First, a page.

Trump declares economic war on Cuba, William LeoGrande, The Conversation
LeoGrande argues that Title III, a law that has been too controversial to implement for more than two decades, will only benefit “Cuba’s former one percenters,” who Trump believes will help him deliver Florida to him again in 2020 as they did in 2016.
Food Shortages in Cuba Are Raising Fears of a New Economic Crisis, Andrea Rodriguez and Michael Weissenstein, TIME
Long lines at the local markets and monthly rations are becoming once again a prevalent occurrence across Cuba as severe food and medicine shortages are increasingly tormenting ordinary Cubans. After two decades of relative stability, the collapse in Venezuelan aid and continuous pressure from the U.S. are leading Cuba to an economic crisis that some fear will be a return to the “special period” of the 90s when economic devastation and deep suffering followed the collapse of the Soviet Union.
Those Cuban Ballplayers? They Won’t Be Coming Here, Editorial Board, The New York Times
A New York Times opinion article discusses the Trump administration’s decision to cancel the MLB deal with the Cuban Baseball Federation, describing it as a“bad move done for the wrong reasons.”
Donald Glover’s ‘Guava Island’ Is Rooted in Afro-Cuban Spirituality, Taylor Hosking, Vice
Donald Glover’s new film “Guava Island” co-starred by Rihanna and filmed in Cuba takes viewers on a journey that reveals music’s power to influence social change. Cuba’s backdrop and key scenes featuring Afro-Cuban drumming allow Cuban’s own history with artistic repression to ground Glover’s parallel story.
A Cuba Compendium, April 13-27, National Gallery of Art, Washington, D.C.
This anthology of new and old cinematic interpretations includes a compelling variety of ideas, approaches, styles, and understandings concerning the great Caribbean landmass just off the southern coast of the United States. Inspiring everything from an exuberant love letter to a fictional foray to an essayistic tract, the enigmatic island nation of Cuba continues to fascinate artistic sensibilities both within and beyond its borders.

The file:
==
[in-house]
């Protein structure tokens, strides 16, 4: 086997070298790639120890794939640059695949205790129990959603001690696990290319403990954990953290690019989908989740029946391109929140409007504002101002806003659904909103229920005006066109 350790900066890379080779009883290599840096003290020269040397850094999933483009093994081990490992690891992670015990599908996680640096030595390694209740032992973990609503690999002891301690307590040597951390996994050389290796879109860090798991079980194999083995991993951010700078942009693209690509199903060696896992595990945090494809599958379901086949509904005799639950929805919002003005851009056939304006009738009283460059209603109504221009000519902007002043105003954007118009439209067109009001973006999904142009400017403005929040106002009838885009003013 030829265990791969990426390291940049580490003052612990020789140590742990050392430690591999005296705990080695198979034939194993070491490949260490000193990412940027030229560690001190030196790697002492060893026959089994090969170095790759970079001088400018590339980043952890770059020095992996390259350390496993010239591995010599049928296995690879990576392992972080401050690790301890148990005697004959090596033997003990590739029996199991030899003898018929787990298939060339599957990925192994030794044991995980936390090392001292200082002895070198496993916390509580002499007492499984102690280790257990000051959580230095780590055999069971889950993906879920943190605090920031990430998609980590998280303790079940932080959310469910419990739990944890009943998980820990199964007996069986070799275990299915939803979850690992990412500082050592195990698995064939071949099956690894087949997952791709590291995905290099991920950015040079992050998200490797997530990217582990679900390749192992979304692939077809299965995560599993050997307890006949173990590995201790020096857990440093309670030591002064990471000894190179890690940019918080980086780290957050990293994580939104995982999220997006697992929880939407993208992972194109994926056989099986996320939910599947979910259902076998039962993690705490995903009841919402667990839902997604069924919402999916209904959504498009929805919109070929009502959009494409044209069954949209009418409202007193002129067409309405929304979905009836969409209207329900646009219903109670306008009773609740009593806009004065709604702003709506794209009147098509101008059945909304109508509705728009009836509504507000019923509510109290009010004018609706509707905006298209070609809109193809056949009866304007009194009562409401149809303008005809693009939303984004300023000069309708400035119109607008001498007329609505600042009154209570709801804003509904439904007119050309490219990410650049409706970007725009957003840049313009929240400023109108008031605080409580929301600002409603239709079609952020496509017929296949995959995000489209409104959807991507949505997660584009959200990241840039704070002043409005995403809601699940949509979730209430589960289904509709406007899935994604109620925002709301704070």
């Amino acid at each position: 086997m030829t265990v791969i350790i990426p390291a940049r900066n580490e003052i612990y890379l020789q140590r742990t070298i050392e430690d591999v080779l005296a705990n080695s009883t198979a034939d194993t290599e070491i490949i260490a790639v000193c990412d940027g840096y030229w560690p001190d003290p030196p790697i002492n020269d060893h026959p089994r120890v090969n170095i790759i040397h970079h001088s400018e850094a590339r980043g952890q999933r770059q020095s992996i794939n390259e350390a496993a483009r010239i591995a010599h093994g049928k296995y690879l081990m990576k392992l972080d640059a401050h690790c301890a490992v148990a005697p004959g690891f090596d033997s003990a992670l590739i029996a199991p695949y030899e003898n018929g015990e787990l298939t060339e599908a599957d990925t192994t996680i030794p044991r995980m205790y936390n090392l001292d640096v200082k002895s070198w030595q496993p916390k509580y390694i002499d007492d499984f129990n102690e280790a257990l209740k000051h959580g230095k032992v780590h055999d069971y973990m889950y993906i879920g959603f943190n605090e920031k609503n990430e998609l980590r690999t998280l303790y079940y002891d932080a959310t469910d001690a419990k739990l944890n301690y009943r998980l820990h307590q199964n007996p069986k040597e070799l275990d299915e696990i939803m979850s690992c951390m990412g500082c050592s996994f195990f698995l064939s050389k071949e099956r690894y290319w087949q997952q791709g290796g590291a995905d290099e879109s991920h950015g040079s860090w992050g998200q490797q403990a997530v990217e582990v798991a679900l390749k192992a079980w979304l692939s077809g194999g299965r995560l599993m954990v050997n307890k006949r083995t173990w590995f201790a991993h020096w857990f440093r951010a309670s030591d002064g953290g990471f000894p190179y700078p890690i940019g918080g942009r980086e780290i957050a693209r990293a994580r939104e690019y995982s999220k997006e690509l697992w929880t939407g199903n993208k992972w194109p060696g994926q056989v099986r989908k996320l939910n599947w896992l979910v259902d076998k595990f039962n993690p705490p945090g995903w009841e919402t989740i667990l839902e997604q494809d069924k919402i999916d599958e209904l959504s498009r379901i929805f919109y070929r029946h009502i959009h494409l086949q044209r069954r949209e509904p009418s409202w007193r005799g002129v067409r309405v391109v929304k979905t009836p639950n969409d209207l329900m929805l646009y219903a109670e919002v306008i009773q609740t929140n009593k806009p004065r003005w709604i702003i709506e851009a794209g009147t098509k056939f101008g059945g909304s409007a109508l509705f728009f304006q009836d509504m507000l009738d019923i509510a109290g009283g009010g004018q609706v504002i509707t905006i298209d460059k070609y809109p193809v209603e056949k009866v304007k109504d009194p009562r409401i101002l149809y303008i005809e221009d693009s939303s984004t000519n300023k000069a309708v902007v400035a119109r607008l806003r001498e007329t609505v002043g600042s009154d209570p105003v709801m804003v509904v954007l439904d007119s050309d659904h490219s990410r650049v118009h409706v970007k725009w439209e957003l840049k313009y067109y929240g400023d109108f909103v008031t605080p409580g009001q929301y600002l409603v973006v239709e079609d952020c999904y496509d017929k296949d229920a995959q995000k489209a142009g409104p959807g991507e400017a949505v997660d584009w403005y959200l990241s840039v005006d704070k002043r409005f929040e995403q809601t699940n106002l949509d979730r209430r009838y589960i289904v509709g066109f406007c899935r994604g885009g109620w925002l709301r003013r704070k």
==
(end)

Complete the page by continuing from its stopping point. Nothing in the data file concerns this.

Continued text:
Afro Roots Fest, April 18-20, Key West, Florida
Audiences can celebrate world music with an emphasis on Cuban rhythms during the annual Afro Roots Fest in multiple venues around the Florida Keys. The Afro Roots Fest will include a performance by Electric Piquete, the critically acclaimed Latin funk and fusion band known for its innovative originals and interpretations drawing on Afro-Caribbean, jazz and rock influences, as well as the screening of the musical-documentary “Eliades Ochoa: From Cuba to the World.” Ochoa has been called “The Cuban Johnny Cash” and is an original member of the renowned musical group Buena Vista Social Club.
Howard University’s Afro-Cuba Lecture Series, April 16 and 22, Washington, D.C.
The Department of World Languages and Cultures is presenting the Afro-Cuba Lecture Series featuring Obsesión, notable hip-hop duo; Robert Zurbano Torres, analyst, editor, and critical expert in literature, race and alternative music; and Cuban musician Cimafunk, named by Billboard as a “Top 10 Latin Artist to Watch in 2019.” All lectures will be held at the Ralph Bunch International Affairs Center, located at 2218 6th St., NW. For questions and further information contact: Dr. Aisha Z. Cort (firstname.lastname@example.org).
Havana Biennial 2019, April 12- May 12, 2019, Havana, Cuba
The 13th Havana Biennial, the largest visual arts event in Cuba, will be held from April 12 to May 12, 2019, with the commitment that the capital city of the island become a “cultural corridor.” More than 100 exhibitions from 852 artists, mostly Cuban, will be showcased in studios and public spaces across the city of Havana.
Zilia Sánchez: Soy Isla (I Am an Island), until May 19, Phillips Collection, Washington, DC
The exhibition traces Sánchez’s artistic journey from her early days in Cuba to her extended visits to Europe and residence in New York, and finally her move to Puerto Rico, where she now lives and works. The exhibition title, I Am an Island, serves as a personal metaphor for Sanchez’s experience as an islander—connected to and disconnected from both the mainland and mainstream art currents.
Cuban American Youth Orchestra, Juntos en Armonía Tour, May 20-27, 2019, Havana, Cuba
CAYO embarks on its first full orchestra tour. Under the leadership of conductor James Ross, CAYO’s program will showcase the world premiere of a new composition by Guido López-Gavilán. Building on the success of pilot programs conducted over the past year, CAYO’s inaugural tour harnesses the power of cultural diplomacy to support Cuban musicians and promote harmony and understanding between the U.S. and its long-estranged neighbor.
One of Those Havana Nights, May 23 to 27, Teatro Bellas Artes and Teatro Mella, Havana, Cuba
Tim McGraw will be in Havana for the first time ever! The Grammy Award-winning superstar will perform two unique acoustic shows during the trip at Teatro Bellas Artes and at renowned Teatro Mella. Tim will be joined by some amazing Cuban artists, including Carlos Varela, Tradicionales de los 50, and the GRAMMY® Award-winning Cuban music legends Los Van Van.